While not able to address those close to retirement or those who didn’t contribute much or anything and are now retired or quickly facing retirement, CPP reform will more fully support the savings needs of younger workers as well as those earners in the middle category who are earning in the range of $50,000 to $80,000.
Workers under age 45 and at these middle income levels appear to be most at risk. There are a number of possible contributing factors that result in an incapacity to save due to stronger competing forces vying for a limited pool of funds. Whether it is lingering student debt, mortgage payments, credit card bills or simply keeping up with The Joneses, the reality remains that many middle class workers aren’t saving enough for retirement and without the help of CPP reform, they might not easily find a way to change their behaviour in order to create favourable savings outcomes.
Major CPP reform changes at-a-glance:
Employers play a key role in the savings scenario too as many seek to educate employees and raise their level of financial literacy. We’ve been working with group pension plans and employers for over 2 decades now and invite you to contact us. We’re here to help so that you can focus on what you do best.
With no immediate or foreseeable future for the expansion of the Canada Pension Plan (CPP), last month, the Ontario Legislative announced the passage of the Building Opportunity and Securing Our Future Act of 2014 and with it, the creation of the Ontario Registered Pension Plan (ORPP). It will be mandatory for Ontarians who currently do not have a workplace pension plan.
The ORPP will require equal contributions from both employees and employers. This plan is intended to expand pension coverage to over 3 million working Ontarians, but is not required for those currently participating in a workplace pension plan. With a goal of creating a system that doesn't burden younger contributing generations with additional costs, benefits to ORPP are earned as contributions are made.
KEY ORPP FEATURES:
There remains a great deal of work in terms of defining the details and administration practices related to the ORPP. Many are divided on their support for the ORPP. While the plan will be financially beneficial to those retiring in 30 years time, it may do little for working Ontarians without a pension plan who are less than ten years away from retirement. Others worry that Ontario remains economically fragile and will not be well served by a mandatory pension plan that pulls an additional 3.8% in contributions away from businesses. Additionally, there is concern about the administration costs for managing ORPP. Operating expenses for the CPP run over $600 million.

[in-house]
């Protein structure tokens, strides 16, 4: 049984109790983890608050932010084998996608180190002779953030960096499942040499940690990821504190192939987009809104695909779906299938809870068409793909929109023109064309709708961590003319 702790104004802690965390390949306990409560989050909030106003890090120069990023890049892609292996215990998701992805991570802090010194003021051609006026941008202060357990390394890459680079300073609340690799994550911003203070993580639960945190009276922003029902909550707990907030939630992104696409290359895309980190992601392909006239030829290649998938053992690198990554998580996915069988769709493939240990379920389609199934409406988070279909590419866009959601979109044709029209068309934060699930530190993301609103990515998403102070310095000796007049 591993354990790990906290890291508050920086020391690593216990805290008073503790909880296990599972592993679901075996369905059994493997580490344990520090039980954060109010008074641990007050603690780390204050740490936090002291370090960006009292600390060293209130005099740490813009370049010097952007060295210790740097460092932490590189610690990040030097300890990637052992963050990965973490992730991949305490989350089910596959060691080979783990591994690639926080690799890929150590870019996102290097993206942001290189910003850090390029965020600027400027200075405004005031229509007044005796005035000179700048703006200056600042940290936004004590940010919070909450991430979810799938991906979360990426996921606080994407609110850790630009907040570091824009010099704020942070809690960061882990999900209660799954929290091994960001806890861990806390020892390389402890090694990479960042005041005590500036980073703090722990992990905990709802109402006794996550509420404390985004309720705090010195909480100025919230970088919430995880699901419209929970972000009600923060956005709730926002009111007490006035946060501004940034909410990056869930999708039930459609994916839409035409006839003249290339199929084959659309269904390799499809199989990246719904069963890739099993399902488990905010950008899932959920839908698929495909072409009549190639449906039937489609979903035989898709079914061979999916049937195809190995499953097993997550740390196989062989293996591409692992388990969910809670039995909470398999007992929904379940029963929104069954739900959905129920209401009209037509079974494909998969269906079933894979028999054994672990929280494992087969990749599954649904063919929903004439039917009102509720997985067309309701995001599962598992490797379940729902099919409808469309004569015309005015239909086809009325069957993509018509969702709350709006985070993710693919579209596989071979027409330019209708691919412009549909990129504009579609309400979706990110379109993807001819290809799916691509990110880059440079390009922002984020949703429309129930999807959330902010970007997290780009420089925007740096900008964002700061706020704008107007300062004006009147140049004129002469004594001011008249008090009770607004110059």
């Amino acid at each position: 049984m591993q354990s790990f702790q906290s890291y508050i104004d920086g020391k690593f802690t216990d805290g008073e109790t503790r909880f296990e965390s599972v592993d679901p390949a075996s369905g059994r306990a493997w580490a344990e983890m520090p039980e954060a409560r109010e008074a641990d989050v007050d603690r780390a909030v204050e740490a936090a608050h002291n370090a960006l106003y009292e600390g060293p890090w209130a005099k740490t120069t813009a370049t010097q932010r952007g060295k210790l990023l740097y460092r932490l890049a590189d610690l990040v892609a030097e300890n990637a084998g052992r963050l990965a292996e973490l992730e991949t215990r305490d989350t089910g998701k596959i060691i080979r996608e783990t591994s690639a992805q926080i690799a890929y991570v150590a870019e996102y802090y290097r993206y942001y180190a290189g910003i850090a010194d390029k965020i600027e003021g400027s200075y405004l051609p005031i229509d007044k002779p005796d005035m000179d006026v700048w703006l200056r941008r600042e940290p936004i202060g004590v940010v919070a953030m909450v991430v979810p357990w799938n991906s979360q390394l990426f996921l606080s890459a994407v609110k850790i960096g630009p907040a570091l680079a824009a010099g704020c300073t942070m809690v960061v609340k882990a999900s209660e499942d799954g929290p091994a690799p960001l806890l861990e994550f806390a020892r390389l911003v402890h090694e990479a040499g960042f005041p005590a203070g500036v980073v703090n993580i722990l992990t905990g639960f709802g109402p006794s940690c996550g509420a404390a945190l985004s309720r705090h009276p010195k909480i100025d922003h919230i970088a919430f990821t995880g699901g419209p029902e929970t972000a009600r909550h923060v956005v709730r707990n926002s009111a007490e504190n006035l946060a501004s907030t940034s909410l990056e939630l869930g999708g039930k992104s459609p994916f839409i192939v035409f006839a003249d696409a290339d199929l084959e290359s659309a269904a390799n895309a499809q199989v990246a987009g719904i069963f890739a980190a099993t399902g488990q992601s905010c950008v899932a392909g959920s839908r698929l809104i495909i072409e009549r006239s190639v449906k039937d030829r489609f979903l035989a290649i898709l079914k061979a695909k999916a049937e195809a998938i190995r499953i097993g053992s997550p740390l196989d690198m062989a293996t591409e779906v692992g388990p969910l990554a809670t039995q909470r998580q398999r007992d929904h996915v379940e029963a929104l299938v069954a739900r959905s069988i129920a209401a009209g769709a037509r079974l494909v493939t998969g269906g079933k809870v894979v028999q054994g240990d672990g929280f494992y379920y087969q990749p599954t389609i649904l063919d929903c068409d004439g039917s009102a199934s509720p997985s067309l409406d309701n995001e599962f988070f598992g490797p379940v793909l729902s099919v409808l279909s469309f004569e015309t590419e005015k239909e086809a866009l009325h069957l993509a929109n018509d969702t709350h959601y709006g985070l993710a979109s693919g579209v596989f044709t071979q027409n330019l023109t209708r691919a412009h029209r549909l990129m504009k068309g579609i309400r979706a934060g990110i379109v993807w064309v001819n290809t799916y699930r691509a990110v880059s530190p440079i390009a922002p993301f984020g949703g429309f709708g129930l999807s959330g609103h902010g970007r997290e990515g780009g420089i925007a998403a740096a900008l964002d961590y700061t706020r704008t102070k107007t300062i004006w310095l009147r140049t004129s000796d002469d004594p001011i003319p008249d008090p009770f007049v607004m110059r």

Differing opinions are more optimistically oriented to the benefits of the ORPP and carry a view that ORPP offers a fair solution to working Ontarians who increasingly see employers dropping defined benefit plan pensions or pension plans of any type. There is general recognition of the increasing need to help Canadians understand the importance of being financially prepared and saving for retirement especially when many do not have healthy scenarios when in comes to their financial outlook.
As they unfold, understanding the details of the ORPP will be important for Ontario-based employers mandated to participate. Please contact us for updates on ORPP or to learn more ways to enhance your benefits and pension plan offering. We're here to help so that you can focus on what you do best.
There is so much discussion about retirement planning both north and south of the border as governments address concerns regarding statistics that cannot be avoided -- people aren't saving enough for retirement.
While there has been much written about retirement planning as one of the most important financial goals a person can undertake, not enough people are taking the steps to ensure their future freedom from poverty or penny pinching.
In a recent PBS Frontline interview, over 900 people in any given 1000 person retirement plan in the U.S. will retire in poverty or run out of money before death. This statistic actualizes a major fear that retirees face.
How does a misstep like this occur? According to the Retirement Confidence Survey by the Employee Benefits Research Institute, 60% of workers have not accurately assessed the amount of money they will need to save for retirement. Fortune magazine published a study demonstrating that people with written plans had an average of five times the amount of money at retirement as those with no formal plans.
Another prevalent misstep is simply that people don't save enough. It doesn't come down to a decision regarding whether or not to consume but rather WHEN to consume. The simple premise remains that when people consume more now, less money has the opportunity to compound and grow. It comes down to the 'start saving today' principle, which has been said so much that the importance of it gets easily tuned out.